How can we encourage more girls and women to consider an IT or tech career?
The ones who are really interested in IT or any technical field will likely find their way there anyway, but I think it's important that we ensure there are as few barriers as possible. I think there is still a subconscious bias away from suggesting IT or tech careers to young women, and we need to make sure they're provided the same opportunities for learning and experience as their male peers. I think sometimes there is an assumption that the girls won't be interested, and so they are not even presented with the suggestion.
I don't know how effective the targeted push towards specifically increasing the number of females in tech fields really is. I think it might actually deter some young women from entering these fields as they don't want to be singled out as special or an anomaly. The more 'normal' we make it for women to consider technical careers, the less intimidating it will seem.
You mentioned finding a mentor - are you able to offer this kind of support to students at the college, either informally or through some kind of scheme?
We don't have a formal mentoring program at the college where I work, but we do hire student assistants throughout the year to provide front-line tech support to other students. This also gives them an opportunity to shadow us and ask questions so they can get a taste of what we do on a day-to-day basis. I'm always happy to talk about what I do with someone who is genuinely interested. It's a nice change because most of my friends are non-technical, so their eyes tend to glaze over immediately when I mention anything about my job.
Has anyone mentored you?
I didn't really have a mentor during my first decade in IT, though I wish I had. I think it would have been extremely helpful in terms of finding focus and direction. When I moved into my current position seven years ago, my manager was invaluable in terms of pushing me to expand my knowledge and skill set beyond what I thought I was capable of at the time. He had the utmost confidence in my abilities, and really helped me to move out of my comfort zone. When he retired last summer I definitely felt the loss.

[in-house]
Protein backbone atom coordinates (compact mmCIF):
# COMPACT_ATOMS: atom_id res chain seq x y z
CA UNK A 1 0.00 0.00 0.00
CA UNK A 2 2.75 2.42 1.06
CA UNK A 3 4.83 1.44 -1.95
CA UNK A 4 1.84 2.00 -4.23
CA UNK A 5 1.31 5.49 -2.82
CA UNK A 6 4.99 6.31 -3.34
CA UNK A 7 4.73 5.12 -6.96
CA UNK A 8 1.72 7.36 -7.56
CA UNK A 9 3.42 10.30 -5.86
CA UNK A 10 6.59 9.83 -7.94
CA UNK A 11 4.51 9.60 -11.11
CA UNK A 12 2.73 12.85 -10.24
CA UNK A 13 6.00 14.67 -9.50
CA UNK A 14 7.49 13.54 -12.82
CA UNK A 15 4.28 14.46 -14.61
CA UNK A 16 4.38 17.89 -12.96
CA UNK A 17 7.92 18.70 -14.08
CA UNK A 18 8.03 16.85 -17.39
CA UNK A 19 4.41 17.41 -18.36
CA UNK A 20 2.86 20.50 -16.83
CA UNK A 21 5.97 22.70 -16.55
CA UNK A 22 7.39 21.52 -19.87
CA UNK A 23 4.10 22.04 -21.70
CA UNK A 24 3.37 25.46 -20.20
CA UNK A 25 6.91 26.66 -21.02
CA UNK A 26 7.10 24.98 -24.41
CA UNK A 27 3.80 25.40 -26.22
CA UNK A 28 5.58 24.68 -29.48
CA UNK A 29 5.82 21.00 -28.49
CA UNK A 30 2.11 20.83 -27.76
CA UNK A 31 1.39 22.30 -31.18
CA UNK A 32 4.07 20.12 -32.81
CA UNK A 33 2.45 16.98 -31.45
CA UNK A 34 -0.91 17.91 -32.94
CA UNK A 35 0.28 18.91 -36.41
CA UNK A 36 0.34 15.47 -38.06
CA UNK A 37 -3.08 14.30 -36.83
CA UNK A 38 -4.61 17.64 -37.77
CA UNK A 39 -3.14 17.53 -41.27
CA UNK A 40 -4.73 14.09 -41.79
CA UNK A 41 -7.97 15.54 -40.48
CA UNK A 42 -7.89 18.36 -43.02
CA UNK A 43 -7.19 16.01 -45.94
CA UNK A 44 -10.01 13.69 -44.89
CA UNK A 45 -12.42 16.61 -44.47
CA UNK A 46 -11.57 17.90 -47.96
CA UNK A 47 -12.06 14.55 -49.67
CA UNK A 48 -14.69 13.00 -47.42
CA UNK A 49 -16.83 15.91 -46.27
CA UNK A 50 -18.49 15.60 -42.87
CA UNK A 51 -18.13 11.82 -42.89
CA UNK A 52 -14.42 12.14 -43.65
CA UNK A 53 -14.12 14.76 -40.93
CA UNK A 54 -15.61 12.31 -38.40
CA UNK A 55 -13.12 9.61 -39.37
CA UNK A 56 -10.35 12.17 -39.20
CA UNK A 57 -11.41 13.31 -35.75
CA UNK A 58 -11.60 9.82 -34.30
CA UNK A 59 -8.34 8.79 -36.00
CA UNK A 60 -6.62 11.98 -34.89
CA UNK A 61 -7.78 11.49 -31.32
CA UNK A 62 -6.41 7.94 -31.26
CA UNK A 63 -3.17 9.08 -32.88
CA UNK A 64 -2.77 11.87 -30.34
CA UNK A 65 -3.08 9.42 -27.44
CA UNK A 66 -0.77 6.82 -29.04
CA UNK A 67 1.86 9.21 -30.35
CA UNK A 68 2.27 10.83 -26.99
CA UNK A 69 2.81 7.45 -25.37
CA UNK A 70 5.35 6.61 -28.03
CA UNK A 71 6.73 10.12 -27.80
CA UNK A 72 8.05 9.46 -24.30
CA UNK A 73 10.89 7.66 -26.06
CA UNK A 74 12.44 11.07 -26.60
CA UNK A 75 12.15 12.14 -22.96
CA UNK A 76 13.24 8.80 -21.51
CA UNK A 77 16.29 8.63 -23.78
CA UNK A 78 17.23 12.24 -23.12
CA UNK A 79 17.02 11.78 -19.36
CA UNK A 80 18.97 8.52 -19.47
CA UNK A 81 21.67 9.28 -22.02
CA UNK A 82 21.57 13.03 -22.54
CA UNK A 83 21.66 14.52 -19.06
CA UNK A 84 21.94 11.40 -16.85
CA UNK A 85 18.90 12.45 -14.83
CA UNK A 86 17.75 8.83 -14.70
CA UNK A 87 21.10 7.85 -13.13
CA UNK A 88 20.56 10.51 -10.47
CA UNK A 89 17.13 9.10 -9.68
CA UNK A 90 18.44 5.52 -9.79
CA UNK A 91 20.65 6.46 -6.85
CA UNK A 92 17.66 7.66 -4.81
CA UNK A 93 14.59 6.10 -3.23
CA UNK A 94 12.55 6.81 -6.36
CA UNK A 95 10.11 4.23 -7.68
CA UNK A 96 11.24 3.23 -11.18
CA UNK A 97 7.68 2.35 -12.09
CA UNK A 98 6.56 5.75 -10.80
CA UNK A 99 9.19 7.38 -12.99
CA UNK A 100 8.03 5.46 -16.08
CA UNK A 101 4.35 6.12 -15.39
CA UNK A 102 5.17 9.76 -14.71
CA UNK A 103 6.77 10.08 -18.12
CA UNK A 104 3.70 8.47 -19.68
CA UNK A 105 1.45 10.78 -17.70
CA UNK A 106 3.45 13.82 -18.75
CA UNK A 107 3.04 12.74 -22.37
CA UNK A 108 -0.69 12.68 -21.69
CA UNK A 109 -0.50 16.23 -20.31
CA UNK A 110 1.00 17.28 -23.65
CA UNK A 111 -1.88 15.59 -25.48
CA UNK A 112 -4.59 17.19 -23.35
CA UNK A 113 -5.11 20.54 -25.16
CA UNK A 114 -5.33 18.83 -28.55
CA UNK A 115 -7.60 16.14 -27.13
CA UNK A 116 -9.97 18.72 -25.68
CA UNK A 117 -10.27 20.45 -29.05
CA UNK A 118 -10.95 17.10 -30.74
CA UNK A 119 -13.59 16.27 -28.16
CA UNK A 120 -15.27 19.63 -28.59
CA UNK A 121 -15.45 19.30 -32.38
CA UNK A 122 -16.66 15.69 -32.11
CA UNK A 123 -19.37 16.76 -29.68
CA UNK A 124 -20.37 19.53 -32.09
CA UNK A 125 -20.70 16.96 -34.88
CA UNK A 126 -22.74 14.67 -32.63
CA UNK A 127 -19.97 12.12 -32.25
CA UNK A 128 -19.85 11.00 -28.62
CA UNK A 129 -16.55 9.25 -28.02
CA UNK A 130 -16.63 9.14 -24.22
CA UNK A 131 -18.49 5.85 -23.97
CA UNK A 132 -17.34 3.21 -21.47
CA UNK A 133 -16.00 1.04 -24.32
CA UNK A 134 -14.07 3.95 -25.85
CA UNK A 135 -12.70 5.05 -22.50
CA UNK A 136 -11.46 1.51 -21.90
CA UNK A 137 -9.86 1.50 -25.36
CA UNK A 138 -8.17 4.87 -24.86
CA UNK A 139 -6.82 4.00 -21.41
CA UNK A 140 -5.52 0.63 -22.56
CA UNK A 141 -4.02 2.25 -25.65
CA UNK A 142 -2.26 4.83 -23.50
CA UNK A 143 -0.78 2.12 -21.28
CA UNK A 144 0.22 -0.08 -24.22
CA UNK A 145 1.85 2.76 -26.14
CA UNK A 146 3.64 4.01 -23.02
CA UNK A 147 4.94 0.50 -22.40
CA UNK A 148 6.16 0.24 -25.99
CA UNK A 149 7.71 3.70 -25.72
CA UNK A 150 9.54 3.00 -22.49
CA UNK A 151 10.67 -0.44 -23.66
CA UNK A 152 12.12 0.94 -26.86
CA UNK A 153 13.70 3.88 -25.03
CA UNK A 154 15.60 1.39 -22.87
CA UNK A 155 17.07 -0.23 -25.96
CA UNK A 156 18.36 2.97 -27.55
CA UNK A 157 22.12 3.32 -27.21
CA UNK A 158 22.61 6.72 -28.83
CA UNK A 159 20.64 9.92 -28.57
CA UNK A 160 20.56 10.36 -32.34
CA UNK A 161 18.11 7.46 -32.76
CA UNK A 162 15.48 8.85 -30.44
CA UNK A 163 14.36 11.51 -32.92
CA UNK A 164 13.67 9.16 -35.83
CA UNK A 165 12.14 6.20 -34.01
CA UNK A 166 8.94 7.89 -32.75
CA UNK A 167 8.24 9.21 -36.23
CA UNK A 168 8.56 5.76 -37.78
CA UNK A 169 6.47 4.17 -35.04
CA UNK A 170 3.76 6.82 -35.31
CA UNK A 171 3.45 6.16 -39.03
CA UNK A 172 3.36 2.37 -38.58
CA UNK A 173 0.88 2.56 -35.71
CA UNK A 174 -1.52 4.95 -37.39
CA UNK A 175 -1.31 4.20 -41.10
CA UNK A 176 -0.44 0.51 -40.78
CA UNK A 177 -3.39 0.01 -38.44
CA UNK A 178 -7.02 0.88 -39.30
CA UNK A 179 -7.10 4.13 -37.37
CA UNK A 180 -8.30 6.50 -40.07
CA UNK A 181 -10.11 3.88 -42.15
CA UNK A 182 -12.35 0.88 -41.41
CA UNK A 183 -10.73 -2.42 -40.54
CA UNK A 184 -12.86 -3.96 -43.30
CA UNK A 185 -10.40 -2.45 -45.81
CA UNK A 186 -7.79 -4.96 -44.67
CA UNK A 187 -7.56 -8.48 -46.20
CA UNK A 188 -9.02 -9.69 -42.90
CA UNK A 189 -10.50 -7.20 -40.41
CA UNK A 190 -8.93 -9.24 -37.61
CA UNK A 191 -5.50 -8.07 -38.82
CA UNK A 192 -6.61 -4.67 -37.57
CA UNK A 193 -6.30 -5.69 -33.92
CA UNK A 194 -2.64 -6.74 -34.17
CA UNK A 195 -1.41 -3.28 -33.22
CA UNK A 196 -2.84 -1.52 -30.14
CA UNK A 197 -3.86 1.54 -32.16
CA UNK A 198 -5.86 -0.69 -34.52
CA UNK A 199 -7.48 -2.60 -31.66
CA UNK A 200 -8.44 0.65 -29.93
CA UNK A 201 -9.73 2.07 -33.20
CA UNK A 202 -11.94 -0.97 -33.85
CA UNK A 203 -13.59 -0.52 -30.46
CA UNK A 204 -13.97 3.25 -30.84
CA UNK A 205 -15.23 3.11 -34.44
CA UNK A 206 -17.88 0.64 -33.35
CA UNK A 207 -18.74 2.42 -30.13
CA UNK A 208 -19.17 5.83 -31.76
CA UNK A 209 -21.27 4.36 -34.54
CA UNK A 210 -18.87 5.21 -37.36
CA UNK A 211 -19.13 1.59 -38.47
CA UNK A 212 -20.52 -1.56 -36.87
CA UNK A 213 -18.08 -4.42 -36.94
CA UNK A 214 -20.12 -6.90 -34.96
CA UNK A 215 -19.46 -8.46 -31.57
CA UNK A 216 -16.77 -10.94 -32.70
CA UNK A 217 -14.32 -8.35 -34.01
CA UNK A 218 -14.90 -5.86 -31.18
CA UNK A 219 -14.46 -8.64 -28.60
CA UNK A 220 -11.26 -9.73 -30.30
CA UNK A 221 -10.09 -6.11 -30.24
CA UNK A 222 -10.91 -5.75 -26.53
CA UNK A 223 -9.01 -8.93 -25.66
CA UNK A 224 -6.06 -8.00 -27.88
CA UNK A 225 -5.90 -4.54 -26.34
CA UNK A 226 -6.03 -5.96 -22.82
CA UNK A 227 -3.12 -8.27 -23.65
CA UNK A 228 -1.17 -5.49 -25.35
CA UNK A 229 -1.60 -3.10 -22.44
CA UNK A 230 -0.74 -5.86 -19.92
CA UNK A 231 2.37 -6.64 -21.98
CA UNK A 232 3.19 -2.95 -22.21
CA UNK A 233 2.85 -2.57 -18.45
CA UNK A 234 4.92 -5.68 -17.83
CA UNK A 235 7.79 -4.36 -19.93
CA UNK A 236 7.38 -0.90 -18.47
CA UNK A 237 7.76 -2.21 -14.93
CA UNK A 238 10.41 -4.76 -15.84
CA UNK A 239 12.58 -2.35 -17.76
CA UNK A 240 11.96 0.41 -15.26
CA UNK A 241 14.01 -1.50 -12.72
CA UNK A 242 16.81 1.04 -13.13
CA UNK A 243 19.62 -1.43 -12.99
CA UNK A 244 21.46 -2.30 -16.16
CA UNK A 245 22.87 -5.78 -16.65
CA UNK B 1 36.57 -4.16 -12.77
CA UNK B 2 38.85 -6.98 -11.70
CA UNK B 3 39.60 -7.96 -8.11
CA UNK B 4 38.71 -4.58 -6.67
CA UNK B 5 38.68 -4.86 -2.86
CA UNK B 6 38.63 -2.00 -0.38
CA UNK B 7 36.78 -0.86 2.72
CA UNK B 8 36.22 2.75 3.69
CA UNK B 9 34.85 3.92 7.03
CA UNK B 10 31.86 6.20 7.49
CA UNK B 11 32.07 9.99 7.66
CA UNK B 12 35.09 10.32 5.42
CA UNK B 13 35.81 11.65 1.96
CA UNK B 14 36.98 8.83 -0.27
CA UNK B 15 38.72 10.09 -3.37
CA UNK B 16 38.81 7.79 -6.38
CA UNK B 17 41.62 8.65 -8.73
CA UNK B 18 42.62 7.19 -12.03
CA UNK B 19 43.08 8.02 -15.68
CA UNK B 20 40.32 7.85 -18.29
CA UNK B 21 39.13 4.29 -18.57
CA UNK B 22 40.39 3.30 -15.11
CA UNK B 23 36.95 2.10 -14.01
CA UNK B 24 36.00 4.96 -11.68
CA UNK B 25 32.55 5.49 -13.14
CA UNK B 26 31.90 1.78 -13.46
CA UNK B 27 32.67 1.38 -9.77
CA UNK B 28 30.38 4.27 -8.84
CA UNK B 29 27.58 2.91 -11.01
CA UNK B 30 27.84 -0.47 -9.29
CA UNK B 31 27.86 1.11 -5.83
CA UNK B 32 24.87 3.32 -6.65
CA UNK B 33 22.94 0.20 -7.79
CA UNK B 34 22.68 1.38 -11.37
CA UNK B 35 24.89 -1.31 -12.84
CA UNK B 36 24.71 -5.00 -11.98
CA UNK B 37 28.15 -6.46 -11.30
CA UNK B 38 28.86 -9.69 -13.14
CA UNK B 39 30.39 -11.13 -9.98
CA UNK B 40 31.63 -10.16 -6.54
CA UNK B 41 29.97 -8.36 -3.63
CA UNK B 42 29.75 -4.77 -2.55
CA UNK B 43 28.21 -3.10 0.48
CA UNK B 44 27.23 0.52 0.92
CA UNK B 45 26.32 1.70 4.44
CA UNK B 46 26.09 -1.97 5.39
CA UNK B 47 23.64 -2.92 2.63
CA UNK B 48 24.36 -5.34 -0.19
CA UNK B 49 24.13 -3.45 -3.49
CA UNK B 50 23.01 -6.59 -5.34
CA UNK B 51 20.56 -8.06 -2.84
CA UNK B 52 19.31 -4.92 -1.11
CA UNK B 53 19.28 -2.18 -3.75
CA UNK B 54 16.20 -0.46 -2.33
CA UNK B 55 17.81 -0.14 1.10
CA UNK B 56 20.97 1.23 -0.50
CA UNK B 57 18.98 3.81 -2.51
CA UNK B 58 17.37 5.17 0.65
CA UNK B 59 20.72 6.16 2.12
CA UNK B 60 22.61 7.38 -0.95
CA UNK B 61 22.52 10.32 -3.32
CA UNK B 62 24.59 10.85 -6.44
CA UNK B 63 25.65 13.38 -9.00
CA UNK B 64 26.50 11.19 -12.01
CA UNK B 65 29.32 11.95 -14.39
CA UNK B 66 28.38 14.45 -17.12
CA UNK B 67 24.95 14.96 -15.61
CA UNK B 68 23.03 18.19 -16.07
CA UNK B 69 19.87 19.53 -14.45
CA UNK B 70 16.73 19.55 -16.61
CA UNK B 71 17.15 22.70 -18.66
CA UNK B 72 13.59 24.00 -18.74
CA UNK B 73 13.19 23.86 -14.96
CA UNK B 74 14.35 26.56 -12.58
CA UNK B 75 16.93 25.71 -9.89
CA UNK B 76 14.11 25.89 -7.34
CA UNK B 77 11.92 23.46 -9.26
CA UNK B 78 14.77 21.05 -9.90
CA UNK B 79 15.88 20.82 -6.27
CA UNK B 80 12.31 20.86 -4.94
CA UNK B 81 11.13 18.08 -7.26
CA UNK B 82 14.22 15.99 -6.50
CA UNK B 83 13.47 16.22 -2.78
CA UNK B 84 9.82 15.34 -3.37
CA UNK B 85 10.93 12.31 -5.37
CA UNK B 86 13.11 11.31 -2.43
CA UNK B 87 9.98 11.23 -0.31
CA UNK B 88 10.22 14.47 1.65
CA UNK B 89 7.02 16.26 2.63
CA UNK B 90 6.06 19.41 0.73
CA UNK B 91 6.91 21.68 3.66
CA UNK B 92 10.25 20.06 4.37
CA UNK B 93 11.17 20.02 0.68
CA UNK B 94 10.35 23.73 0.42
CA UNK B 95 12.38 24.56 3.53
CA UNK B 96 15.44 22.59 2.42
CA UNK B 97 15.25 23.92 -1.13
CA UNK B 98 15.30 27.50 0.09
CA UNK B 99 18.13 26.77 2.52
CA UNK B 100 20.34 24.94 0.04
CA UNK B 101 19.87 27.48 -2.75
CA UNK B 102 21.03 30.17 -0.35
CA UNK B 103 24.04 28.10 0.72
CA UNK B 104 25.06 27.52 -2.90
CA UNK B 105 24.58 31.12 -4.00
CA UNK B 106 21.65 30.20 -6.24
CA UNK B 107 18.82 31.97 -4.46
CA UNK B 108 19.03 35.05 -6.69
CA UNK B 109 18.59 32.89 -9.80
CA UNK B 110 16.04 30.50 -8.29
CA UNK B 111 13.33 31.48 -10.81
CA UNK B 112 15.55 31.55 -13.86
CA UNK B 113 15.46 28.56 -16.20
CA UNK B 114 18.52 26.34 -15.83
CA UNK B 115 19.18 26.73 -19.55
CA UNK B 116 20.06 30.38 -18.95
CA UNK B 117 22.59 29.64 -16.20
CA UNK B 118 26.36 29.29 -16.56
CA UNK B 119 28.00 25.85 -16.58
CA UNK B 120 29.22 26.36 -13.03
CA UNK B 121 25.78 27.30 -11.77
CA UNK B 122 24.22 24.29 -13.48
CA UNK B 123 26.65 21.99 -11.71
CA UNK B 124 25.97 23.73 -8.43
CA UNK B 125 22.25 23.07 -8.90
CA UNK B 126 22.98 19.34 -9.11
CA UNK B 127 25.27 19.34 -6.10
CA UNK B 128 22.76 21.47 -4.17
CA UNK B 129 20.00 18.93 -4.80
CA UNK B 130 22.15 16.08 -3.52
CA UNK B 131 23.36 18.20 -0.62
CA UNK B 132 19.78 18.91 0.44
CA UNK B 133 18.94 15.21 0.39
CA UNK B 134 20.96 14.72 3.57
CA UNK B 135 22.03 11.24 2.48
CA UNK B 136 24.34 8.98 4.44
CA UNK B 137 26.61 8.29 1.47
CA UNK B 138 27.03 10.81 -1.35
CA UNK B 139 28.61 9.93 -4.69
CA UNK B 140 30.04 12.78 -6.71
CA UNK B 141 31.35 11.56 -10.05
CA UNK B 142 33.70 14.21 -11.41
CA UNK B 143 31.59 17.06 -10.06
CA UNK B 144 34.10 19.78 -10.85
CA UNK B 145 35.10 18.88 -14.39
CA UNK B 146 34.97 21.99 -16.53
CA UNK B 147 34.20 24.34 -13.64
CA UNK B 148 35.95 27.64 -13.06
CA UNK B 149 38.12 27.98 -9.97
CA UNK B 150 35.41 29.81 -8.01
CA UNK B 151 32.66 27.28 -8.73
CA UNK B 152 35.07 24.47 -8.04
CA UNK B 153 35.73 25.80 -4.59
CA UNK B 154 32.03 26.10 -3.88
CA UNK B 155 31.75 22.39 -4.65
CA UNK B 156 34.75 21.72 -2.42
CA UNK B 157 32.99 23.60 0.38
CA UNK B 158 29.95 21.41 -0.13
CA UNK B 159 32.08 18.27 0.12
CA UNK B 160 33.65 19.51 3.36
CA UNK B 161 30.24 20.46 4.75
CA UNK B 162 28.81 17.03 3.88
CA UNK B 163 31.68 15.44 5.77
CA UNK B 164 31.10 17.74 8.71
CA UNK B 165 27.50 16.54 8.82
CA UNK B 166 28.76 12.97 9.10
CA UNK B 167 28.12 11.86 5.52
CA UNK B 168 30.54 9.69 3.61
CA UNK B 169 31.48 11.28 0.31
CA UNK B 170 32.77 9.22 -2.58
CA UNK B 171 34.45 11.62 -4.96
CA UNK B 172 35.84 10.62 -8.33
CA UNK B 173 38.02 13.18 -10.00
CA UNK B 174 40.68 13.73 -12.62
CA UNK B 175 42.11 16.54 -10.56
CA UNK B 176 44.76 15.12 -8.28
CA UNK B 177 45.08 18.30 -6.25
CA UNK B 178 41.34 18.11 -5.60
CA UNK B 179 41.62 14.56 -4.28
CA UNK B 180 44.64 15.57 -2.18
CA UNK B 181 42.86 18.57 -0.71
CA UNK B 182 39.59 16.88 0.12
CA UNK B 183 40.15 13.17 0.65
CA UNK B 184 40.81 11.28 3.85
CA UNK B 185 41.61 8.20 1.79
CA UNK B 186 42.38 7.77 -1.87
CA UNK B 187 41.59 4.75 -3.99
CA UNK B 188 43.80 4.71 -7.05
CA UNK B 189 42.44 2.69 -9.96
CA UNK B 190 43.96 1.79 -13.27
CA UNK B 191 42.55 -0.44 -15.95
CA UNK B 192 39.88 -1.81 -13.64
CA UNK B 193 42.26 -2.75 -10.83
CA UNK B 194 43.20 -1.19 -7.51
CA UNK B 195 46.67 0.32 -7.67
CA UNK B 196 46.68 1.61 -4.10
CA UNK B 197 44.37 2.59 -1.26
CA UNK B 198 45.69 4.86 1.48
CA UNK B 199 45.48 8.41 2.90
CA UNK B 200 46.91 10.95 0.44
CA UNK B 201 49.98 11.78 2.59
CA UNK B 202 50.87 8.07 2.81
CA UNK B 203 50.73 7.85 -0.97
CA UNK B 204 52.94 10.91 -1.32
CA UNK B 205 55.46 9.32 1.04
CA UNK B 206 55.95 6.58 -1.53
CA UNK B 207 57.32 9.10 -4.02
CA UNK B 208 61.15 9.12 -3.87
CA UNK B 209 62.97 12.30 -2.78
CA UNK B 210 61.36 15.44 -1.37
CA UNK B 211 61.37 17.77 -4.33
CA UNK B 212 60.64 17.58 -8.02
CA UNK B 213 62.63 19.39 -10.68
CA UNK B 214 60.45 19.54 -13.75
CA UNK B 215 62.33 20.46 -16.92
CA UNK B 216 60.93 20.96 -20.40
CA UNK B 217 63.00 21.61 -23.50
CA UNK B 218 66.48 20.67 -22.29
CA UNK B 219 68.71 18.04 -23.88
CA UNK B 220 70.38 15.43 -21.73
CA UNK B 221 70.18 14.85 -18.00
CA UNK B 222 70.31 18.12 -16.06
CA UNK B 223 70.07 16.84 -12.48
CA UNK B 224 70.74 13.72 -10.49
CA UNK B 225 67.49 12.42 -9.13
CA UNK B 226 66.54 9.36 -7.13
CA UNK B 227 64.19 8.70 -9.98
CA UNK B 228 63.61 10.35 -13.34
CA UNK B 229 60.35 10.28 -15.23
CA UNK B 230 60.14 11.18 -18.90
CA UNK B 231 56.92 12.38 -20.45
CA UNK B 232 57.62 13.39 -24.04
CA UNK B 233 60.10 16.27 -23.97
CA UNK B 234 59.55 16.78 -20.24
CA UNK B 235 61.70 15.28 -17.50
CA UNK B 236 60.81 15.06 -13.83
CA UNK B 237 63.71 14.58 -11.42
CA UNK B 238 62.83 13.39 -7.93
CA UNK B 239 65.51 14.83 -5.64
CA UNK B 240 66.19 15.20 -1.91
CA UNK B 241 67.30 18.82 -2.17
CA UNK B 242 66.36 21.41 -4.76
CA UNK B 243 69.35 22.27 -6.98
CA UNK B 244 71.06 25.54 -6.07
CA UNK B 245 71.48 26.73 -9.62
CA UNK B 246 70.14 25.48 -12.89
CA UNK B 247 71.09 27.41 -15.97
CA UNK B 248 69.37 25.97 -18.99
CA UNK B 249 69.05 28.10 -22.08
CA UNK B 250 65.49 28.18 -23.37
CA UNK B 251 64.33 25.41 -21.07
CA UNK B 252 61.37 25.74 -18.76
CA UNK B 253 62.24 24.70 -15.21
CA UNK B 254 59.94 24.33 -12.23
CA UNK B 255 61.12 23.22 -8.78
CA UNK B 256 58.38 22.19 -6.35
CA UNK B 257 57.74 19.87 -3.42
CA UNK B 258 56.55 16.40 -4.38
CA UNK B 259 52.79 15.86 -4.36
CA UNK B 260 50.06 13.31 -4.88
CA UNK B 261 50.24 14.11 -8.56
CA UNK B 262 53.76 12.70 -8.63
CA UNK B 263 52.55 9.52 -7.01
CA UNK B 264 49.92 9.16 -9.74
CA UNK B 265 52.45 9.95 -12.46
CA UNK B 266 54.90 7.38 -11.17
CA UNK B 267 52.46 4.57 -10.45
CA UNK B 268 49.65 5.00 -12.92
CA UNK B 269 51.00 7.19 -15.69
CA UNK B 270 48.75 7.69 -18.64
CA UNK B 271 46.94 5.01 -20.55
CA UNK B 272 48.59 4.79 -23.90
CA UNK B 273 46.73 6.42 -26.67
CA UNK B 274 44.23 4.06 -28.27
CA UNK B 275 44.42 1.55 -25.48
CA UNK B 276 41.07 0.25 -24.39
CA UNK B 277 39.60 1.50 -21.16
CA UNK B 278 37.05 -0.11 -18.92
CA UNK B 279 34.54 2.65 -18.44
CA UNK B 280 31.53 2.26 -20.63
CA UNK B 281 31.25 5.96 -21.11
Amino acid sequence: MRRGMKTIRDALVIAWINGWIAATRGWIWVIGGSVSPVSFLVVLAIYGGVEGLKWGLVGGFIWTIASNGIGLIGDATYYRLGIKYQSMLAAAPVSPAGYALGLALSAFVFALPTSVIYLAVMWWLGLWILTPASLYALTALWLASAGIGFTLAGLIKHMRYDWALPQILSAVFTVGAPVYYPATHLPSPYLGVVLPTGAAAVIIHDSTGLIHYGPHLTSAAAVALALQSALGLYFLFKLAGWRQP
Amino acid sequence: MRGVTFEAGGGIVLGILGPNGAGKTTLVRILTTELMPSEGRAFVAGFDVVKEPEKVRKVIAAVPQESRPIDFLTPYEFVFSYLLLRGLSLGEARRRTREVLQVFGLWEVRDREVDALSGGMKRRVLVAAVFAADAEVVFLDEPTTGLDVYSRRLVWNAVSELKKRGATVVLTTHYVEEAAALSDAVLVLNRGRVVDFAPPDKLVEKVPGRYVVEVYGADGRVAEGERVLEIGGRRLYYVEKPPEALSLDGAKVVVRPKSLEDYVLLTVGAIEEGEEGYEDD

Do programmes like Cisco Champions help you be more visible to women who might want to pursue a career in IT? Or perhaps people use social platforms like Twitter to find people doing the jobs they aspire to?
Given the pervasiveness of social media these days, I think it is only natural that people would use it as a resource when they're trying to decide on a career path or wondering what the atmosphere is like within a specific field. Programs like Cisco Champions as well as Twitter and other social media platforms are great because they give women an opportunity to be visible in the tech community without necessarily singling them out for being female.
I honestly don't like the way so many people continue to add the gender tag in front of any sort of tech job. I think it perpetuates silos and gives the subconscious message that we are not good enough to be directly compared to our male peers. I have met a lot of brilliant women in my field who I would likely not have had the privilege of interacting with if I hadn't become involved in the tech community at large.
Read more in our Women in IT series, and share your views with @weareideal using #WomenInIT.
We'd love to hear from more female job applicants. If you want to join us, take a look at our current jobs, and get in touch with HR@ideal.co.uk to tell us why you're the Ideal candidate.